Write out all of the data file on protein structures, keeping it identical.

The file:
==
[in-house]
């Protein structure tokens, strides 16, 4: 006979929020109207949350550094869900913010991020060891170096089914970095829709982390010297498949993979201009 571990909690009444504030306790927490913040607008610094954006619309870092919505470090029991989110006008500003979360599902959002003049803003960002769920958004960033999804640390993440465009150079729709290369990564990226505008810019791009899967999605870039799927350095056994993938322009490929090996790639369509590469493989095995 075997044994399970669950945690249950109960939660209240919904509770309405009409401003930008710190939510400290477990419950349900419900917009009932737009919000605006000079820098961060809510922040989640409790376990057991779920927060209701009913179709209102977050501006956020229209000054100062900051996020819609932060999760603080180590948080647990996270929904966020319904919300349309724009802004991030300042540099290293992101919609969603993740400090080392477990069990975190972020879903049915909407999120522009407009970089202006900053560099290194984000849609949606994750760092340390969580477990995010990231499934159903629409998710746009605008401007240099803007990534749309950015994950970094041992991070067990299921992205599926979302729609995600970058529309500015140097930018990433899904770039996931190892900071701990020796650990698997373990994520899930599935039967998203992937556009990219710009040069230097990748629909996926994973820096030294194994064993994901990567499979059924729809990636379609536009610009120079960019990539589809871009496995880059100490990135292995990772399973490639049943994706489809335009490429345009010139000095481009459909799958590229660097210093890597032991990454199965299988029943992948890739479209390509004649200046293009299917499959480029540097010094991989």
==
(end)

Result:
[in-house]
């Protein structure tokens, strides 16, 4: 006979929020109207949350550094869900913010991020060891170096089914970095829709982390010297498949993979201009 571990909690009444504030306790927490913040607008610094954006619309870092919505470090029991989110006008500003979360599902959002003049803003960002769920958004960033999804640390993440465009150079729709290369990564990226505008810019791009899967999605870039799927350095056994993938322009490929090996790639369509590469493989095995 075997044994399970669950945690249950109960939660209240919904509770309405009409401003930008710190939510400290477990419950349900419900917009009932737009919000605006000079820098961060809510922040989640409790376990057991779920927060209701009913179709209102977050501006956020229209000054100062900051996020819609932060999760603080180590948080647990996270929904966020319904919300349309724009802004991030300042540099290293992101919609969603993740400090080392477990069990975190972020879903049915909407999120522009407009970089202006900053560099290194984000849609949606994750760092340390969580477990995010990231499934159903629409998710746009605008401007240099803007990534749309950015994950970094041992991070067990299921992205599926979302729609995600970058529309500015140097930018990433899904770039996931190892900071701990020796650990698997373990994520899930599935039967998203992937556009990219710009040069230097990748629909996926994973820096030294194994064993994901990567499979059924729809990636379609536009610009120079960019990539589809871009496995880059100490990135292995990772399973490639049943994706489809335009490429345009010139000095481009459909799958590229660097210093890597032991990454199965299988029943992948890739479209390509004649200046293009299917499959480029540097010094991989």